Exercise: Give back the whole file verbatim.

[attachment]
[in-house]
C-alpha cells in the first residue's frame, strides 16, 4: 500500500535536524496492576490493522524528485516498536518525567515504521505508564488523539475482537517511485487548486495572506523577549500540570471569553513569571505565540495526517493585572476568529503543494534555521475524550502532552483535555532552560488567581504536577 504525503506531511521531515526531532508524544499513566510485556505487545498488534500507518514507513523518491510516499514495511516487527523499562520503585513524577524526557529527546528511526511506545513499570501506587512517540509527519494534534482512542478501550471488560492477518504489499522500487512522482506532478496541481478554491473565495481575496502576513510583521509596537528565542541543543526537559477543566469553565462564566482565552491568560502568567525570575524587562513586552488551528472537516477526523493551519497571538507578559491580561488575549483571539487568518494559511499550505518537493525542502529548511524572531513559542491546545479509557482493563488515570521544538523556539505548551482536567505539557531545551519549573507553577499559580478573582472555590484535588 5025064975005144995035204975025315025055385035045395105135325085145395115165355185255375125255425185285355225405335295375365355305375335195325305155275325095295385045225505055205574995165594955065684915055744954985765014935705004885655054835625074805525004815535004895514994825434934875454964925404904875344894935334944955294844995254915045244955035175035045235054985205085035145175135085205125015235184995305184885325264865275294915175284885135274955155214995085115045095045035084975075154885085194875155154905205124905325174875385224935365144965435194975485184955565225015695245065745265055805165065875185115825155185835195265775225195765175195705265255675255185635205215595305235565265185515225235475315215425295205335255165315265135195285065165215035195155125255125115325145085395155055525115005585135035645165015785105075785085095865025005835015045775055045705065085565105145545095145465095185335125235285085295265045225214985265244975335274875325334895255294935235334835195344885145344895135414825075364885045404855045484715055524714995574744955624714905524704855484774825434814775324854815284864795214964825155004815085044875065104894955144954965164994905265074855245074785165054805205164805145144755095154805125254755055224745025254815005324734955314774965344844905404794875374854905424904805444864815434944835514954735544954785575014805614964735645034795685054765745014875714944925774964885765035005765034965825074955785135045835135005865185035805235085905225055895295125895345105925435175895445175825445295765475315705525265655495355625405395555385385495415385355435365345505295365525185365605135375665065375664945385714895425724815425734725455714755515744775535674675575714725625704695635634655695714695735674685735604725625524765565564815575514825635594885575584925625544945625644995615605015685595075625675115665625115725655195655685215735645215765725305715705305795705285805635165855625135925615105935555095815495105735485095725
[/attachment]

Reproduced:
[in-house]
C-alpha cells in the first residue's frame, strides 16, 4: 500500500535536524496492576490493522524528485516498536518525567515504521505508564488523539475482537517511485487548486495572506523577549500540570471569553513569571505565540495526517493585572476568529503543494534555521475524550502532552483535555532552560488567581504536577 504525503506531511521531515526531532508524544499513566510485556505487545498488534500507518514507513523518491510516499514495511516487527523499562520503585513524577524526557529527546528511526511506545513499570501506587512517540509527519494534534482512542478501550471488560492477518504489499522500487512522482506532478496541481478554491473565495481575496502576513510583521509596537528565542541543543526537559477543566469553565462564566482565552491568560502568567525570575524587562513586552488551528472537516477526523493551519497571538507578559491580561488575549483571539487568518494559511499550505518537493525542502529548511524572531513559542491546545479509557482493563488515570521544538523556539505548551482536567505539557531545551519549573507553577499559580478573582472555590484535588 5025064975005144995035204975025315025055385035045395105135325085145395115165355185255375125255425185285355225405335295375365355305375335195325305155275325095295385045225505055205574995165594955065684915055744954985765014935705004885655054835625074805525004815535004895514994825434934875454964925404904875344894935334944955294844995254915045244955035175035045235054985205085035145175135085205125015235184995305184885325264865275294915175284885135274955155214995085115045095045035084975075154885085194875155154905205124905325174875385224935365144965435194975485184955565225015695245065745265055805165065875185115825155185835195265775225195765175195705265255675255185635205215595305235565265185515225235475315215425295205335255165315265135195285065165215035195155125255125115325145085395155055525115005585135035645165015785105075785085095865025005835015045775055045705065085565105145545095145465095185335125235285085295265045225214985265244975335274875325334895255294935235334835195344885145344895135414825075364885045404855045484715055524714995574744955624714905524704855484774825434814775324854815284864795214964825155004815085044875065104894955144954965164994905265074855245074785165054805205164805145144755095154805125254755055224745025254815005324734955314774965344844905404794875374854905424904805444864815434944835514954735544954785575014805614964735645034795685054765745014875714944925774964885765035005765034965825074955785135045835135005865185035805235085905225055895295125895345105925435175895445175825445295765475315705525265655495355625405395555385385495415385355435365345505295365525185365605135375665065375664945385714895425724815425734725455714755515744775535674675575714725625704695635634655695714695735674685735604725625524765565564815575514825635594885575584925625544945625644995615605015685595075625675115665625115725655195655685215735645215765725305715705305795705285805635165855625135925615105935555095815495105735485095725